Hopefully these figures will encourage any able student from a state school or college background who’s thinking of applying to Cambridge this October to go for it. There’s only one certainty in the Cambridge admissions process: We can only consider you if you apply.
(Vocus) September 4, 2008
The University of Cambridge has released preliminary application and admissions figures for the 2007/08 admissions cycle.
They show that the proportion of Home students from state schools and colleges admitted in this cycle has risen to 59% – a four percentage point increase on last year’s 55% – and the highest proportion of maintained sector admissions since 1981.
Compared to the previous year, total applications to Cambridge were up from 14,105 to 14,504, an increase of 2.8%. Applications from the maintained sector (up 4.4%) contributed the majority of this increase.
The total number of Home students from state schools and colleges admitted was more than 200 higher than for 2006/07.
Dr Geoff Parks, Director of Admissions for the Cambridge Colleges said:
“These figures are very encouraging – especially since the applications for this round would have been made prior to the introduction of our most recent measures aimed at removing potential barriers to applicants.
“We believe this is an example of Cambridge efforts over many years to raise the aspirations and attainment of younger children in state schools finally bearing fruit. We will continue to build on the good work done in our summer schools and outreach visits.
“Hopefully these figures will encourage any able student from a state school or college background who’s thinking of applying to Cambridge this October to go for it. There’s only one certainty in the Cambridge admissions process: We can only consider you if you apply.”
In the last year the University of Cambridge has redoubled its efforts to attract the best students regardless of background. It has abolished the separate Cambridge Application Form and associated fee, removed the requirement that every student must have a GCSE foreign language qualification and raised the thresholds at which students are eligible for full and partial Cambridge bursaries.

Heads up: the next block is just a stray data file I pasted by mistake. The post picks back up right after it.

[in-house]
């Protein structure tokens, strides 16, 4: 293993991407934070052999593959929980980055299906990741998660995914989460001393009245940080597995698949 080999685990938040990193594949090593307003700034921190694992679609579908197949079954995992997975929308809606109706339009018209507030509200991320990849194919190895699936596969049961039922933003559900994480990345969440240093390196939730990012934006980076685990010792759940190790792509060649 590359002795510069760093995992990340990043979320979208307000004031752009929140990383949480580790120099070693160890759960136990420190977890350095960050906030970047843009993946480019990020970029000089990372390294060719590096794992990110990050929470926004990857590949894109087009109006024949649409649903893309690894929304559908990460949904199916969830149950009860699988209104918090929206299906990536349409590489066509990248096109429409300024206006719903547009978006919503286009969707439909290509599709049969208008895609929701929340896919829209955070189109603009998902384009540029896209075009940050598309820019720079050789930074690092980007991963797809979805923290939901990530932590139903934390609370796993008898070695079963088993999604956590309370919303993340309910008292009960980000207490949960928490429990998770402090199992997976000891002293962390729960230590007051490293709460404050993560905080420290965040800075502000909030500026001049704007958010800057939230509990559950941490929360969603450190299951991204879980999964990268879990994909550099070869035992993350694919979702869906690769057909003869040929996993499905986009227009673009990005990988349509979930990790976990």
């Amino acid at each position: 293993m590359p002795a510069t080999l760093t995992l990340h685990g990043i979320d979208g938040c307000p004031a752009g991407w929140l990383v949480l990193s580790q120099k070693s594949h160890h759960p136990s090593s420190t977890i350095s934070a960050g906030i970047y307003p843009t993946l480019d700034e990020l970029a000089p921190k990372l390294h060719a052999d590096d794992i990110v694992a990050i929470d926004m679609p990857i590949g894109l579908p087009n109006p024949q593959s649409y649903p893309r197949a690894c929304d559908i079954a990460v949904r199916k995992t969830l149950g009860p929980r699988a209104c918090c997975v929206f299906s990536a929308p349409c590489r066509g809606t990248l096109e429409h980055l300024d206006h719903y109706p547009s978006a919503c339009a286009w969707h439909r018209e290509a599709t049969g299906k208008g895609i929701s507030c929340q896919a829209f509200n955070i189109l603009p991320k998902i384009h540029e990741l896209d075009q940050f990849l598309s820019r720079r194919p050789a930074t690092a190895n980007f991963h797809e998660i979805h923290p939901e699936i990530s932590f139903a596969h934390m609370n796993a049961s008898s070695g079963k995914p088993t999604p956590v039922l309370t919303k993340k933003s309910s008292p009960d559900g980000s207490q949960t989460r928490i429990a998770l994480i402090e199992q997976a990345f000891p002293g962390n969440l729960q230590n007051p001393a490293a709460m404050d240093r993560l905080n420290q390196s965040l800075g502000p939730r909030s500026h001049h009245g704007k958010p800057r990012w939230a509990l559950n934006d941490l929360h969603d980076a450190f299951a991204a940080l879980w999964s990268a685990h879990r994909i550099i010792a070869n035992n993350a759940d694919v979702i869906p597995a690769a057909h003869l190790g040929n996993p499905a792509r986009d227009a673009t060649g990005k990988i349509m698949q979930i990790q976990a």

The University and Colleges spend more than £3 million a year on a wide range of widening-participation, aspiration-raising and subject-enrichment initiatives – including projects that are intended to benefit all universities not just Cambridge. In all, 100,000 pupils and 6,000 teachers took part in face-to-face activities run by the University and Colleges in 2006/07.
Notes to Editors :
i. The deadline for applications to the University of Cambridge this year is October 15th.
ii. With a handful of admissions decisions still outstanding the preliminary headline Cambridge applications and acceptances statistics are as follows. Equivalent figures for the 2006/07 admissions round are shown in brackets.
Applications to Cambridge by type of school/college
Maintained 6,487 (6,214)
Independent 4,069 (3,949)
Other and overseas 3,948 (3,942)
Totals 14,504 (14,105)
Home acceptances by type of UK school/college
Maintained 1,697 (1,490)
Independent 1,181 (1,215)
Other‡ 293 (323)
Overseas acceptances 316 (362)
Total acceptances 3,487 (3,390)
Full details of the statistics for the 2007/08 admissions round will, as usual, be published in a special edition of the Reporter in the spring of 2009.
iii. In 2008 a third of all UK undergraduates enrolling at Cambridge will receive some form of bursary support, as a result of a huge extension of the scheme, which made Cambridge the first University to match new Government grant arrangements. The University spent £2.5million on student bursaries in 2006/07.
For further information please contact: Lisa Costello, Communications Office, University of Cambridge 01223 339671 lisa.costello @ admin.cam.ac.uk